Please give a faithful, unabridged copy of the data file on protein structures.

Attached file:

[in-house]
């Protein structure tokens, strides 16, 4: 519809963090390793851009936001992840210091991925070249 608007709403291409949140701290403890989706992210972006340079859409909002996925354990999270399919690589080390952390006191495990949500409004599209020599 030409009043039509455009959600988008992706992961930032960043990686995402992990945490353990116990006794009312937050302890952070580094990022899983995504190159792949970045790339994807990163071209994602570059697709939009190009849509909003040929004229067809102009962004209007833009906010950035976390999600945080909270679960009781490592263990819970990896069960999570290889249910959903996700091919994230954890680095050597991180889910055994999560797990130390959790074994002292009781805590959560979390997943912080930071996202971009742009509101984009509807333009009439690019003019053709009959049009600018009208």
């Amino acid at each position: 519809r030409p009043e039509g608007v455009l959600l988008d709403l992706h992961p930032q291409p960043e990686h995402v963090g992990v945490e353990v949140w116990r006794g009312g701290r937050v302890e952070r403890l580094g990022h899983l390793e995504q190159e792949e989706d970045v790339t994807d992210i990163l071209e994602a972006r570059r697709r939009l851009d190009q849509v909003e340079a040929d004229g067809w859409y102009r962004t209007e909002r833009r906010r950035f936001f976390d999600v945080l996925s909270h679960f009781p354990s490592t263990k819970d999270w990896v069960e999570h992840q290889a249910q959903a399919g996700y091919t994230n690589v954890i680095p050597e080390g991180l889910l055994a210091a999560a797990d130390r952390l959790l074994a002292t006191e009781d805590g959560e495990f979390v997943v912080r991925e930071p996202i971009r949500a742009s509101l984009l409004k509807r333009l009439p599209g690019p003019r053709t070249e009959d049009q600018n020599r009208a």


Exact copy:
[in-house]
């Protein structure tokens, strides 16, 4: 519809963090390793851009936001992840210091991925070249 608007709403291409949140701290403890989706992210972006340079859409909002996925354990999270399919690589080390952390006191495990949500409004599209020599 030409009043039509455009959600988008992706992961930032960043990686995402992990945490353990116990006794009312937050302890952070580094990022899983995504190159792949970045790339994807990163071209994602570059697709939009190009849509909003040929004229067809102009962004209007833009906010950035976390999600945080909270679960009781490592263990819970990896069960999570290889249910959903996700091919994230954890680095050597991180889910055994999560797990130390959790074994002292009781805590959560979390997943912080930071996202971009742009509101984009509807333009009439690019003019053709009959049009600018009208």
């Amino acid at each position: 519809r030409p009043e039509g608007v455009l959600l988008d709403l992706h992961p930032q291409p960043e990686h995402v963090g992990v945490e353990v949140w116990r006794g009312g701290r937050v302890e952070r403890l580094g990022h899983l390793e995504q190159e792949e989706d970045v790339t994807d992210i990163l071209e994602a972006r570059r697709r939009l851009d190009q849509v909003e340079a040929d004229g067809w859409y102009r962004t209007e909002r833009r906010r950035f936001f976390d999600v945080l996925s909270h679960f009781p354990s490592t263990k819970d999270w990896v069960e999570h992840q290889a249910q959903a399919g996700y091919t994230n690589v954890i680095p050597e080390g991180l889910l055994a210091a999560a797990d130390r952390l959790l074994a002292t006191e009781d805590g959560e495990f979390v997943v912080r991925e930071p996202i971009r949500a742009s509101l984009l409004k509807r333009l009439p599209g690019p003019r053709t070249e009959d049009q600018n020599r009208a």